“There is a lot of value to doing it natively locally,” he says. “We’re 100% consistent all the time of the data that lives within Workday. As soon as you go outside the walls of that, you’re no longer consistent with the source of truth for that. And that’s true for any of those. It’s true for Salesforce, it’s true for manufacturing or ServiceNow data. As soon as you make a copy of that and dump it into your data lake, it’s out of date and it’s not secure anymore.”
Workday gives its customers full unfettered access to their data, and ships a suite of APIs for accessing the internal data, and connectors for shipping it to external repositories, such as Snowflake, AWS, and Google Cloud. Enabling that external data access has been a focus of the company since it was founded, Stratton says.
For its own operations, keeping its own Workday data fresh and secure when it leaves the comfy confines and splashes into its AWS data lake is a constant challenge. Maintaining data security, provenance, quality, and access control is just hard, Stratton says. The company is currently in the process of changing its governance tool provider because its current vendor’s roadmap is diverging from Workday’s needs, the CTO says.
Despite the fact that we’ve all been living in the age of big data for the past decade, Stratton hasn’t seen much improvement in data integration as it occurs on the ground.
“The data pipeline problem, regardless of what it is, is always a thing, and I’m not sure it’s ever going away,” he says. “The quality of the data, the consistency of the data, the governance of it, the security controls around it–it’s a big lift, always. And I haven’t seen that get any better with all of the advances of technology. I’ve been at Workday for almost 10 years, and it’s not a lot better in terms of the quality of data flow and the amount of work it takes to make sure that the data is there, correct, and secure. It’s about the same as it was 10 years ago.”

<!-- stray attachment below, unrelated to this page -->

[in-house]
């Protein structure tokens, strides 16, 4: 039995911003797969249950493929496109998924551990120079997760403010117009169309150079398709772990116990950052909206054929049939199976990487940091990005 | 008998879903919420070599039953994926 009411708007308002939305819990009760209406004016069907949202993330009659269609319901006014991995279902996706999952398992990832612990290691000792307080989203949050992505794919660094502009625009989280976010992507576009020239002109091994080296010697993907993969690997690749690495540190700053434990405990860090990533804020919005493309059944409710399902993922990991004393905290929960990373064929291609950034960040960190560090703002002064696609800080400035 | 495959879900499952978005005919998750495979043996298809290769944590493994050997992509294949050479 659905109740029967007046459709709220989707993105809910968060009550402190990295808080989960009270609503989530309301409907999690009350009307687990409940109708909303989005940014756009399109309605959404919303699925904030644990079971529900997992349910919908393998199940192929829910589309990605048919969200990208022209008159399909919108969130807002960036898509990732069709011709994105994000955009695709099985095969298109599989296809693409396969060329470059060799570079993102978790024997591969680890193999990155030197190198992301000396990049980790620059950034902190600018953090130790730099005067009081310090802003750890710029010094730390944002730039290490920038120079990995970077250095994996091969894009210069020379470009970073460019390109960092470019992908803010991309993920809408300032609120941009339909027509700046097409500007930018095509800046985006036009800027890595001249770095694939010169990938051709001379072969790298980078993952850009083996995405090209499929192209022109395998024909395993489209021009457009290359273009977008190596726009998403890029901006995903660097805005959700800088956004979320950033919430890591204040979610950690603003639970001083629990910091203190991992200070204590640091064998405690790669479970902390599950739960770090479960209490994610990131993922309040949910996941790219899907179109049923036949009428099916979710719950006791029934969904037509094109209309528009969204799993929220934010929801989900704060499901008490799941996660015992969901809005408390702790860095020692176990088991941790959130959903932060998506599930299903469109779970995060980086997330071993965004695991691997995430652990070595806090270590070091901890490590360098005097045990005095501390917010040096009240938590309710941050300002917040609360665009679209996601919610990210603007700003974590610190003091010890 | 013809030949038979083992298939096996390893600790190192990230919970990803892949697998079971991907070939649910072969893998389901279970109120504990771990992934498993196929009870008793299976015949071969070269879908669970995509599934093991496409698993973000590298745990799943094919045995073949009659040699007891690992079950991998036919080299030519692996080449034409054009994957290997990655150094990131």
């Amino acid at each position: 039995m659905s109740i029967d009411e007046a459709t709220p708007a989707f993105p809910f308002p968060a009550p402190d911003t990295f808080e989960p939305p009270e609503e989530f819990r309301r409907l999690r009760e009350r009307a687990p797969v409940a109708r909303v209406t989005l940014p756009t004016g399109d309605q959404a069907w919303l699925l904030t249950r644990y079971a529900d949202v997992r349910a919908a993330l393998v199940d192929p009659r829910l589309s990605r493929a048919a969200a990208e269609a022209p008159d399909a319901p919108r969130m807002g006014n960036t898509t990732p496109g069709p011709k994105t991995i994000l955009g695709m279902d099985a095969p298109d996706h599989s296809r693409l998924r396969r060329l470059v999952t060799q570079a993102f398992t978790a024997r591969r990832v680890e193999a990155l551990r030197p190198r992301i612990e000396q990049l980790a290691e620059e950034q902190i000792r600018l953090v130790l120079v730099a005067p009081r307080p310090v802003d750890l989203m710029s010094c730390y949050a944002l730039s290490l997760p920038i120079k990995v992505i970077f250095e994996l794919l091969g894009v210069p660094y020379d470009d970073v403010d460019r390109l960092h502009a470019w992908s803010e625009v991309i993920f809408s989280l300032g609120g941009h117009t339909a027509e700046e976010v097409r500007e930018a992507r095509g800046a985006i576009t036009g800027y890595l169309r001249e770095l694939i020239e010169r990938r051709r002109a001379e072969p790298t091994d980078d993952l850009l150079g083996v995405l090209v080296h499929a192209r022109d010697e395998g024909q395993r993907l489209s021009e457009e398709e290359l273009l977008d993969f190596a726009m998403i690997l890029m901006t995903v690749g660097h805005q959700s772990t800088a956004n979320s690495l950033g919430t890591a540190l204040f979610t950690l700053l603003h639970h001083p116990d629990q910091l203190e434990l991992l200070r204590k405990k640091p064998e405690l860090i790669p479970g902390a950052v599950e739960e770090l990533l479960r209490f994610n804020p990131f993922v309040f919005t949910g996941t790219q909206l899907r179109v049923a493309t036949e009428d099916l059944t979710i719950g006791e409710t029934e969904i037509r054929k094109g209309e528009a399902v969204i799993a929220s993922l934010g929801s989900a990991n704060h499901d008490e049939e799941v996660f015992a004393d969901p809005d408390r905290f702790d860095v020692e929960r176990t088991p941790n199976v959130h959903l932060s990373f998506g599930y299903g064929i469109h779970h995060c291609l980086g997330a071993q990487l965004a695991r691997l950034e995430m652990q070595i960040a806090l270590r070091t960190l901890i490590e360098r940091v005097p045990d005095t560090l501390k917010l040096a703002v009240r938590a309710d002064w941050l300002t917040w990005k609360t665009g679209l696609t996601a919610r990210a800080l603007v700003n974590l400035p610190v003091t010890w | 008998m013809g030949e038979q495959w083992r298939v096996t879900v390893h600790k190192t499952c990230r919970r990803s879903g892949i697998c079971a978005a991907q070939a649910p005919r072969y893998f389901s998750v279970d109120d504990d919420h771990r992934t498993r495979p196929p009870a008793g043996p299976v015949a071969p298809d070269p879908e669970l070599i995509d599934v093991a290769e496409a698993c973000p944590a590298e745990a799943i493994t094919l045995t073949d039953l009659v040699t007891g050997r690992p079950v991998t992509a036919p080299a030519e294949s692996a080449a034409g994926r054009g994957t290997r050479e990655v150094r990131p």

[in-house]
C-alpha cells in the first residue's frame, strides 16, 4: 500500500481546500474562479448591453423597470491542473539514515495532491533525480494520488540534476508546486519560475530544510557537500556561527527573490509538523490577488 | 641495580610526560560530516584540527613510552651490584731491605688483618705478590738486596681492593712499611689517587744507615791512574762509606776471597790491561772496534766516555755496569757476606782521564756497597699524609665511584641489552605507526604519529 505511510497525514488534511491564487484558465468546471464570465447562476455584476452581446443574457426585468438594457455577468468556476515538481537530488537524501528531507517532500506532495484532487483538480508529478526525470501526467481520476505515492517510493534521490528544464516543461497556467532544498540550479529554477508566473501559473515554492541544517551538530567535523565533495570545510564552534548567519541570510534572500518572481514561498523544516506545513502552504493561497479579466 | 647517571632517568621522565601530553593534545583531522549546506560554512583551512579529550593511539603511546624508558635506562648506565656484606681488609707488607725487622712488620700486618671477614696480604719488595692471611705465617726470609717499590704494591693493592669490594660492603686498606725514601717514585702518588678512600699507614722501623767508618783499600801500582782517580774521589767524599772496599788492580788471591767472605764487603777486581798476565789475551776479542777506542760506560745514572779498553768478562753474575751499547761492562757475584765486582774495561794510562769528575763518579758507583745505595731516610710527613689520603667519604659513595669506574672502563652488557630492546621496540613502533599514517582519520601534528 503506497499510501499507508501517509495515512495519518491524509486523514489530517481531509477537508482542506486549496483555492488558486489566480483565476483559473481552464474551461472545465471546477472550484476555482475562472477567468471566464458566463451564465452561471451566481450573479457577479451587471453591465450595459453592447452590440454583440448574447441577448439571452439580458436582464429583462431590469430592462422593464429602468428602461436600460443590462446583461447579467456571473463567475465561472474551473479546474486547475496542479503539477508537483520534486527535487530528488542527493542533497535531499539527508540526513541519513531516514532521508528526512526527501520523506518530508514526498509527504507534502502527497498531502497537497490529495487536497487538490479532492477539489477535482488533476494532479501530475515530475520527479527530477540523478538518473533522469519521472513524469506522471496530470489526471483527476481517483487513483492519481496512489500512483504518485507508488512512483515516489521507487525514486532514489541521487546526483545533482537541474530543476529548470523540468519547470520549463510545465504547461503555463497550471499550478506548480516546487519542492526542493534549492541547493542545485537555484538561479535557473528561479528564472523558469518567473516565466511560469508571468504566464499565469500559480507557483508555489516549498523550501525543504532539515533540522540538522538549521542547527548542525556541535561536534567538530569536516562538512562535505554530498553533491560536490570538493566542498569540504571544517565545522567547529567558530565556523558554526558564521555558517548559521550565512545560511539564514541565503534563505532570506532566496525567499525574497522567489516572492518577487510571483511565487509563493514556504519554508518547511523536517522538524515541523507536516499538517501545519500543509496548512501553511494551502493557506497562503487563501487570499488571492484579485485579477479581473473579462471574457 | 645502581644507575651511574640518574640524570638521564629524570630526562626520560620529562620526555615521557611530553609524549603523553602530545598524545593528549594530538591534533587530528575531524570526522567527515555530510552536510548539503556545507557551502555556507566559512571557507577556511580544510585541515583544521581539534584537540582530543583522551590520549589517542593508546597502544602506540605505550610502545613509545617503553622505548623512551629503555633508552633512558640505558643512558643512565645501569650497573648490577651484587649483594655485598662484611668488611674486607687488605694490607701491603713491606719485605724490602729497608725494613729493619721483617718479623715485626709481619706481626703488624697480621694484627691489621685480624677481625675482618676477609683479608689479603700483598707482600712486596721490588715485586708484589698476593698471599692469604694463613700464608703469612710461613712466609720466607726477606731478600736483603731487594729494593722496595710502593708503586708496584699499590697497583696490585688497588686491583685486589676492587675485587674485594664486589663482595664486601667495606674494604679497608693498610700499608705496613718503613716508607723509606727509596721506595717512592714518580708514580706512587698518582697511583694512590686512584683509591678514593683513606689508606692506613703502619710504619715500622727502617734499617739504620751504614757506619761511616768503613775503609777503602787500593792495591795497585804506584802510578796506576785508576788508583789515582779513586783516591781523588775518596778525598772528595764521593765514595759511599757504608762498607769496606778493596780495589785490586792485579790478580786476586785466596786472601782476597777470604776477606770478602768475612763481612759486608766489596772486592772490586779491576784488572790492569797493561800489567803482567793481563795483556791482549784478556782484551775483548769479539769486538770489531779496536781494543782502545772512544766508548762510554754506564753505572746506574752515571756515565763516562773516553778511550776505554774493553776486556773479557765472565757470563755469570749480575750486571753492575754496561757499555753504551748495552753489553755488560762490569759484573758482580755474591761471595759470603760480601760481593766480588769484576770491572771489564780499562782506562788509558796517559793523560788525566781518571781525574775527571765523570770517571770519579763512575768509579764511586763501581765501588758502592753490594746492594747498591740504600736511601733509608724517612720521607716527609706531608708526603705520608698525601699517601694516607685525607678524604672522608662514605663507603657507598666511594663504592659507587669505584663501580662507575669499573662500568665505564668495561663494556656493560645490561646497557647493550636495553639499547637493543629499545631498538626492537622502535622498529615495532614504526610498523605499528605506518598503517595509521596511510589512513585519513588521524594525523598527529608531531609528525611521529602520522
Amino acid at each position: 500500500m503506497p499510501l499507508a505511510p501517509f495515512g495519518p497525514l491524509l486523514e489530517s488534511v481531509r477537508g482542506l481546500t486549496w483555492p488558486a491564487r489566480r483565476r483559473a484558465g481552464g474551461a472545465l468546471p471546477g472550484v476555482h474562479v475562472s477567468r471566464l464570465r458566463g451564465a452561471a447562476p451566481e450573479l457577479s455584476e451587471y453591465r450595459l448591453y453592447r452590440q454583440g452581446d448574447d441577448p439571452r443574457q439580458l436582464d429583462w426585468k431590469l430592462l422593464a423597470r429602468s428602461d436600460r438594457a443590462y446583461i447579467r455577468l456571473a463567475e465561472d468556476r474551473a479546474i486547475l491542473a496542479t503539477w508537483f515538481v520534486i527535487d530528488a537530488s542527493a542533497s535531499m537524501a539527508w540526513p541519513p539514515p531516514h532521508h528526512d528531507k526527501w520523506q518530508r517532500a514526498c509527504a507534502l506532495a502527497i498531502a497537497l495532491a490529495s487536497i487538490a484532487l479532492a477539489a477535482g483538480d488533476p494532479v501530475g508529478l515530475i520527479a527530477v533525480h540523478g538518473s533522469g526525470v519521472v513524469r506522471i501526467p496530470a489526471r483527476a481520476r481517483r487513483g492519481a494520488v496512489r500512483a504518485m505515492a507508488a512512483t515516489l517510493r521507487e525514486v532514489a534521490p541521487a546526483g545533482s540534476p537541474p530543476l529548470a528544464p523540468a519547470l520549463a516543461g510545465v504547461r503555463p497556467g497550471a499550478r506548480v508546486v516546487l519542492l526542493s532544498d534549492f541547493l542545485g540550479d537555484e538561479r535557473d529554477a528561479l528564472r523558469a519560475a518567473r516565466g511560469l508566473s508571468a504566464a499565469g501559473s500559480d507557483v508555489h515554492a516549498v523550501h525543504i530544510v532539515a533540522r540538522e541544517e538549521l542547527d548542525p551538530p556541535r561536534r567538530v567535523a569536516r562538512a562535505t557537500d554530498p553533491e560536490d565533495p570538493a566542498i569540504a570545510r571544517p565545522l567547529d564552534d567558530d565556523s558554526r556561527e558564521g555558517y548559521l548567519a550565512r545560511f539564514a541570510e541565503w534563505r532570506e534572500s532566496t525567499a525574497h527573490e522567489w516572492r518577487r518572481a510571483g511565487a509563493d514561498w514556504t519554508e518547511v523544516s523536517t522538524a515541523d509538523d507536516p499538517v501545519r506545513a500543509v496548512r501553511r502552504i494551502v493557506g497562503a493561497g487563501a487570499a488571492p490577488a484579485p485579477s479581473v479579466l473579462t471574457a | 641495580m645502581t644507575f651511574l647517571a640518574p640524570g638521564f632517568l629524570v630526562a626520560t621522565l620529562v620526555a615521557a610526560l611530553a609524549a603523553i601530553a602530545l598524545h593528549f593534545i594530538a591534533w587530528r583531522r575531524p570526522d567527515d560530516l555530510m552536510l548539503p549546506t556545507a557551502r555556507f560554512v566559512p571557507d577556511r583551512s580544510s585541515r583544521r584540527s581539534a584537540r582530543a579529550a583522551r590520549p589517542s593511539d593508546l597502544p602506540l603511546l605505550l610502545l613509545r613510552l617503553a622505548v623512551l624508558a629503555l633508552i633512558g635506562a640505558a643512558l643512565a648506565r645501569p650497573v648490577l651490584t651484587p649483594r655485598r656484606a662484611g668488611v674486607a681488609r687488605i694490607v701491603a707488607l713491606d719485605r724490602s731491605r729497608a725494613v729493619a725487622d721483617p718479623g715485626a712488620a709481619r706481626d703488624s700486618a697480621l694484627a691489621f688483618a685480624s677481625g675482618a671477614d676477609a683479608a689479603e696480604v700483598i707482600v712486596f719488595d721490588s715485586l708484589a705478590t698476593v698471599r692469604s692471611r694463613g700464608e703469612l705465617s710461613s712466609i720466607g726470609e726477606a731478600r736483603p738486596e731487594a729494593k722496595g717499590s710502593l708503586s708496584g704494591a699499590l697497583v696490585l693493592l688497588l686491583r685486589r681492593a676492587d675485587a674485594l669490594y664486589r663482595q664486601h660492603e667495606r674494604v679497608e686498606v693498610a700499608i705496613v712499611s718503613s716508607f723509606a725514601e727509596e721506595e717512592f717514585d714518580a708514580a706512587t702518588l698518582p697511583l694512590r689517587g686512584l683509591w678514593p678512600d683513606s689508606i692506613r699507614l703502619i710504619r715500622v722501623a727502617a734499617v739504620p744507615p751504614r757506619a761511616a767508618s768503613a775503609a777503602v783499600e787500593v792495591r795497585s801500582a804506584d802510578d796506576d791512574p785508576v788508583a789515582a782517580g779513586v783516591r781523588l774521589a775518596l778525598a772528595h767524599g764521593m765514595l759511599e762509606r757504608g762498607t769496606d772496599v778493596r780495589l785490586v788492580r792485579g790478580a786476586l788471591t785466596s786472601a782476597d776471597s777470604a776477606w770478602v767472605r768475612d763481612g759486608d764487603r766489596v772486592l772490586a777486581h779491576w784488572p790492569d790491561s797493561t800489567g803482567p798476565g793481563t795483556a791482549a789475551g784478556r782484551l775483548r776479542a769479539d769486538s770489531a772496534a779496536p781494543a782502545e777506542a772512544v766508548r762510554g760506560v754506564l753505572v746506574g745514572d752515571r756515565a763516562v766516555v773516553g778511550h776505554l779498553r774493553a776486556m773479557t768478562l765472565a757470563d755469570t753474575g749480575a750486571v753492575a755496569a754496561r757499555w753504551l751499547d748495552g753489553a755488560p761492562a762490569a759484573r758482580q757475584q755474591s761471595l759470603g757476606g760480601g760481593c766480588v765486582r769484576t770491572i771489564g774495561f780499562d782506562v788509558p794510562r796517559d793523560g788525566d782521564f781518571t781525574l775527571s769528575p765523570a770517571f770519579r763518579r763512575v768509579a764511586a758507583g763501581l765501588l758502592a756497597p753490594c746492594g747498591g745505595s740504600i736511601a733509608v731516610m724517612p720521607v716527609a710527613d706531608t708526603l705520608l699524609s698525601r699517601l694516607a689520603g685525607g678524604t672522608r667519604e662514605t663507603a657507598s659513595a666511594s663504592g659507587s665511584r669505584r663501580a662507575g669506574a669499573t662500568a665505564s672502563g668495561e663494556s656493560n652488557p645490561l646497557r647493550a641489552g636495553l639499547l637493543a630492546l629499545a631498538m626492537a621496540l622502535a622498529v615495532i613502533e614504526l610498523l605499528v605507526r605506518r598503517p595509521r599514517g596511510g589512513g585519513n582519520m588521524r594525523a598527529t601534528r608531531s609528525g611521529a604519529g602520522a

The problem isn’t due to technological limitations, Stratton says, but rather the ownership of the data.
“From customer data that we serve up to the customers, we’re very good at that. We’re very mature at that,” he says. “But it’s the internal systems data and our own analytics data that [requires] a change in mindset and a change in culture within the company to get good at that.”
Stratton sees a potential solution in data mesh. The data mesh concept, which was conceived by 2022 Datanami Person to Watch Zhamak Dehghani, provides a guide for decentralized management of data, with a heavy emphasis on empowering independent teams to take ownership of data against a federated data governance model.
“I think it comes down to that, data product ownership,” Stratton says. “It’s a culture and a mindset and staffing of, there’s somebody sitting on that data pipeline that understands what that data is, what the structure should be, what good data looks like and they’re watching to see if all the bits go from Point A to Point B and make it there.
“I think that’s the biggest part that’s broken,” he continues. “We kind of set up the pipes, and then assume that they’re always going to work. And we don’t realize until further downstream, further in time, that something is broke and we got to work our way back up.”
In a way, it may be heartening for a data manager at a mid-sized company to hear that an outfit as large and sophisticated as Workday also struggles to run its data pipelines. On the other hand, the fact that even a company as large and sophisticated as Workday hasn’t been able to solve the data pipeline conundrum up to this point could cause despair.
In any event, Stratton has hope that data mesh, if implemented correctly, could elevate his company and other large enterprises beyond the whack-a-mole game that data integration currently resembles. While Stratton hasn’t seen too many companies succeed with the new data mesh approach at this point, it’s a reason for optimism. We’ll take it.